Peeking at the 'Geek': Theming, Metagaming…and Donuts

A look at each day’s most interesting and informative threads from the Board Game Geek general gaming forum.

(Geek Peeks is published every Monday.)


Terminology Twins

“Board Game” vs. “Tabletop Game”
submitted by Tobias Wehrum

A Masters candidate tries to devise a concrete distinction between the two.

Boardgame Terminology Opinion Survey #1
submitted by Mezmorki

A quick follow-up tries a different tack: Asking BGG users multiple choice and open questions about their use of various terms (fiddly, weight, etc). Check out his Google Doc questionnaire.


Theming – the biggest barrier to a HUGE audience
submitted by skyblaze

IMO, the biggest barrier that Theming creates is: Cost. Eliminate the Theme and you eliminate expensive artwork and fancy components. Strip the game down, make it more affordable, and you add a lot of Casual Gamers to the marketplace.

Of course, that’s a simplistic way of looking at a very complex topic. You’ll be better informed by reading others’ comments than you will by reading mine.


Help me understand the concept of “metagaming”…
submitted by Hi_Regis

At first glance, I thought this would be a very simplistic question with a couple “are you kidding me?” responses. But the reaction in the BGG community has been fascinating. No real contradictions about the Comments, but there’s a lot of shading going on around that word.

If there’s anything I’ve learned from closely following BGG’s forum and Reddit’s /r/boardgame, it’s that every great question like this will have at least two equally valid and thoughtful answers. The first one to point this out on this thread was Paul DeStefano:

Meta game (Beyond the game) is the social war.
Meta game (the bigger game) is the strategic mindset.

Other commenters joined in by taking both answers a little deeper.


Going to Ireland, anything to be looking out for?
submitted by Trevor Franklin

Yeah, Dungeons & Donuts, with fantasy RPG-themed donuts.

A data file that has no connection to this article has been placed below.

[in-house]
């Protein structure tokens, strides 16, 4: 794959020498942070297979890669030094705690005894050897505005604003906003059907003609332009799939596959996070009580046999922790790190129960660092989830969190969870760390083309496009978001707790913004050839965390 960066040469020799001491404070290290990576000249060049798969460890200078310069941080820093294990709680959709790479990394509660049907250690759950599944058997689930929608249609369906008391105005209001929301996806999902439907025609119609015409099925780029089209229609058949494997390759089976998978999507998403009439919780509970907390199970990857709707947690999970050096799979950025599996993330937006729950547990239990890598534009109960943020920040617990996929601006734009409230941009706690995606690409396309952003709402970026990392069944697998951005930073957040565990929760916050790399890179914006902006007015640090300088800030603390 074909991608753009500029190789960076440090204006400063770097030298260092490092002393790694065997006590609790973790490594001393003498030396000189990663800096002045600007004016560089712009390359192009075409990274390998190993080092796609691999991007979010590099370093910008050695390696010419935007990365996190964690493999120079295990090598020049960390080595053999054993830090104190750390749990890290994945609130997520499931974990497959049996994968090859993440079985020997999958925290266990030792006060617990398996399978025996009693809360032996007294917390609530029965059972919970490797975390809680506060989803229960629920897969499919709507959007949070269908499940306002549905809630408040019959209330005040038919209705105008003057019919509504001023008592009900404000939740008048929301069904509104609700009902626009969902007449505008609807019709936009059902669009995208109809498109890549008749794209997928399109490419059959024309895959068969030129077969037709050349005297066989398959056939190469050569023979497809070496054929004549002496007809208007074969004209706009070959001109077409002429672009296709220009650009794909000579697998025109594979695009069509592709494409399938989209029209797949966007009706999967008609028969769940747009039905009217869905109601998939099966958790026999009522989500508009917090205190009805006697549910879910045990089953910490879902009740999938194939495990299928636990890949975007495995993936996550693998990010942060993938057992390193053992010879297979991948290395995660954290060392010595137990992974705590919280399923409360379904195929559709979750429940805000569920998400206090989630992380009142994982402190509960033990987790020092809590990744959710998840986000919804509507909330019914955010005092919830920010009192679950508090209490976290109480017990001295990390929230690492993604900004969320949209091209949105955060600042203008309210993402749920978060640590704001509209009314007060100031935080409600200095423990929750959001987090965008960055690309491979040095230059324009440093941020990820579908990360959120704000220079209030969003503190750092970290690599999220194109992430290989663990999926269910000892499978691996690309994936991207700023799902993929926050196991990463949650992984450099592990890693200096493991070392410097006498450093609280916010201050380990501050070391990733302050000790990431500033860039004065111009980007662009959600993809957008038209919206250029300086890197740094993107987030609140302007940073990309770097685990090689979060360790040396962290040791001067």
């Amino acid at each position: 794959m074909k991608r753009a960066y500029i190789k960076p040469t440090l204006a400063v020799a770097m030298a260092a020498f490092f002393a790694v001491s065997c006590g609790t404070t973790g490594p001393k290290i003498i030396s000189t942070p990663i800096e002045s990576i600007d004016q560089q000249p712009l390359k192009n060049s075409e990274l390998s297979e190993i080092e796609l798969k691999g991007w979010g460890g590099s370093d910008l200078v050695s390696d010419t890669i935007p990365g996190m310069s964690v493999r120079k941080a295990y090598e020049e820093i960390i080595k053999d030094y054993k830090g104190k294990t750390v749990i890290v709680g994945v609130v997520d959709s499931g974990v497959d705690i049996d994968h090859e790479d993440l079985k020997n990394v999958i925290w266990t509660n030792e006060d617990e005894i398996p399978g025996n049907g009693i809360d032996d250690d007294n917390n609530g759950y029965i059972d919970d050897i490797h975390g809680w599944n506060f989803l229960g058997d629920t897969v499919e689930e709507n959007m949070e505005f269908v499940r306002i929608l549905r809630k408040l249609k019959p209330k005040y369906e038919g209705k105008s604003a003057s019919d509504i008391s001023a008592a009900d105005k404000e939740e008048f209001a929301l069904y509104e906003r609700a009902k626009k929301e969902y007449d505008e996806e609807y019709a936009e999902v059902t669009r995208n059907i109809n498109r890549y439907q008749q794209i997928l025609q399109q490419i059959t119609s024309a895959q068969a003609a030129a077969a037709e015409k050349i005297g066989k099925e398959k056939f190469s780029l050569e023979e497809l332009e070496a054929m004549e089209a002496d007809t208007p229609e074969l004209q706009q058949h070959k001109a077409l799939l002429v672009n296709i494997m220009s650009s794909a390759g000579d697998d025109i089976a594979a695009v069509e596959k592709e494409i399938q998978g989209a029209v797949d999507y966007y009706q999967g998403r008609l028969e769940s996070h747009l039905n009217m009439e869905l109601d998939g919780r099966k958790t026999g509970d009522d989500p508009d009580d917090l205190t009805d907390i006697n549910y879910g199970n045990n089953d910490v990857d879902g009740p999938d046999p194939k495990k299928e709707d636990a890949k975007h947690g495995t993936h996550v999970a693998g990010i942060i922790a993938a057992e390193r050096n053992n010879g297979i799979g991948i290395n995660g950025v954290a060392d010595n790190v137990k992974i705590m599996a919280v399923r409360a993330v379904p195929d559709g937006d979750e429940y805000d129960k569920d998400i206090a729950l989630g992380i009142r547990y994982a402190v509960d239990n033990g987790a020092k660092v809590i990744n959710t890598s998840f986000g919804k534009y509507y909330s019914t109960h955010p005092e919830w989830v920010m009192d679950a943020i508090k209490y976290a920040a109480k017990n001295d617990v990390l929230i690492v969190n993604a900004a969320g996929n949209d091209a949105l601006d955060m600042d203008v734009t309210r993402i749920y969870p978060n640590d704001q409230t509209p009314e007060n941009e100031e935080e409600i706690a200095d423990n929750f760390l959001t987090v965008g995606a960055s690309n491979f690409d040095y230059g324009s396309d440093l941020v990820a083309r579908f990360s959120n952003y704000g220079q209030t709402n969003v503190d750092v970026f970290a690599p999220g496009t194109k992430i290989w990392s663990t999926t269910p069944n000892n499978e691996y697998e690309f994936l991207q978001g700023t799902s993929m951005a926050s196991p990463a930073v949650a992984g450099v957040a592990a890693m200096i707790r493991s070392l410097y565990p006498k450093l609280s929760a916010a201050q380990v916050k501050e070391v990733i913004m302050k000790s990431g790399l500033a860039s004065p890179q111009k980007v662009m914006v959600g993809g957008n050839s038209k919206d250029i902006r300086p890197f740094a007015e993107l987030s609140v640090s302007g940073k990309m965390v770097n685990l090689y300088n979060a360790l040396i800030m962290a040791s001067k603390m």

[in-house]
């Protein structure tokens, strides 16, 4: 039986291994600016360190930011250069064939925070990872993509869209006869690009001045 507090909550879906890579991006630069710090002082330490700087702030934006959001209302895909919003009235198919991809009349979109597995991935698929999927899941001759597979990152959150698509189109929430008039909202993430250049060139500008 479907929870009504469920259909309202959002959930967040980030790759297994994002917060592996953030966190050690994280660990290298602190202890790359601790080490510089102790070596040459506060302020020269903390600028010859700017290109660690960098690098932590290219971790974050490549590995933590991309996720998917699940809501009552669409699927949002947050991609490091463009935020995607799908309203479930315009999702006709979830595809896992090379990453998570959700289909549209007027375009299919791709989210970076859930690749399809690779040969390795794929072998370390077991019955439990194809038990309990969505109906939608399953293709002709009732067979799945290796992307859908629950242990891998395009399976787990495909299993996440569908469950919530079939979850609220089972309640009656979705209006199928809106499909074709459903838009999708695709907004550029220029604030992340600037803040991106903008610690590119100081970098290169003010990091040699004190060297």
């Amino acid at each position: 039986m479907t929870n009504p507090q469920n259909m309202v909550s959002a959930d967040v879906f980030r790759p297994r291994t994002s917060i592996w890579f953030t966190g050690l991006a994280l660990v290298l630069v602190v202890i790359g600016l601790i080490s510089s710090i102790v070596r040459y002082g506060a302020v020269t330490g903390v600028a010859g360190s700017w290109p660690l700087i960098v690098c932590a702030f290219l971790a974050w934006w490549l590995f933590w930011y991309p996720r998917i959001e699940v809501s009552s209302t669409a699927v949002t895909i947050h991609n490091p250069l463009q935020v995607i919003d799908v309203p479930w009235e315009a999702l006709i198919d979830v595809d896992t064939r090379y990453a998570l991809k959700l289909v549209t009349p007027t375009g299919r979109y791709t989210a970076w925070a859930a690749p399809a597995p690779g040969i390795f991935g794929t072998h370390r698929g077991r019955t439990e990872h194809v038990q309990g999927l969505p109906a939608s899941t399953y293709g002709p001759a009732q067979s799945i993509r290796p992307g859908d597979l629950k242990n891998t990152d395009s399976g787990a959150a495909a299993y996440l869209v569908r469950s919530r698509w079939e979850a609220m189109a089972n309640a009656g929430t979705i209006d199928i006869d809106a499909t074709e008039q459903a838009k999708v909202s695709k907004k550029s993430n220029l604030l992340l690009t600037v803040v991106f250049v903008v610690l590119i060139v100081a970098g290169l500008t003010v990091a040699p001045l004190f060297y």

Great photo uploaded to the thread, but no one posted the web address:


Another victim of the CSPC
submitted by dcorban

Last week I read somewhere a post about the legalities of cash tournaments, and how that applied to some tabletop game contests.

This week, the uncontroversial topic of age recommendations came under scrutiny because of guidelines issued by the US Consumer Product Safety Commission.

BGG user Daniel Corban just noticed

that the current and recent printings of Carcassonne are marked for ages 13+. This is due to the required testing and (relatively high) financial tithe which must be made to the US Consumer Product Safety Commission for any “toy” marketed toward children under 13 years of age. The game, prior to this regulation, was marked for ages 8+.

It seems that any “toy” label for ages under 13 are more closely monitored & tested by government agencies. So, American printers are getting around this unreasonable scrutiny by labeling their games for 13+, even when the designer had a younger age range in mind.

BGG member Pas L gave a another example…

So this is why my copy of Skull says 8+ in French and 13+ in English. I thought it was just a subtle commentary on the competence of English speaking children!


Boardgame Torture!
submitted by Joe Grimer

Tortuous things you put up with because you love board gaming. There are a lot of humorous observations here that hold quite a bit of truth within them.

Experienced gamer Mabuchi came up with some of the best comments…

 4 Player Mage Knight
A full table of Eclipse
Any Martin Wallace with AP players

In addition to that thread, there were a couple threads launched on Saturday about Tom Vasel of the Dice Tower podcast, with many comments reflecting negatively on Vasel’s influence on readers (in general) and the nature of his reviews (in particular.)

While the Board Gamers Anonymous podcast is a part of the Dice Tower Network, the reason I didn’t include either of those threads as the Best of the Day is because they’re both long, long, long. It’s a drudgery trying to wade through all those comments and I didn’t want to subject anyone else to it.


Gaming in Summer
submitted by Colin Lundrigan

Our habits change during the summer. Some of us are able to adapt to the heat and the vacations, and others just have to bid adieu to the cardboard for a couple months.

I can’t read everything, so tell me in the Comments what great threads I might have missed.

  • Drew is a contributor to the Board Gamers Anonymous podcast. He's a curator by nature, compulsively reading and obsessively organizing what he's read. He's also been a gamer since the age of 3, which means he's been playing board games for... let's just say more than 40 years, and leave it at that...

  • Show Comments

You May Also Like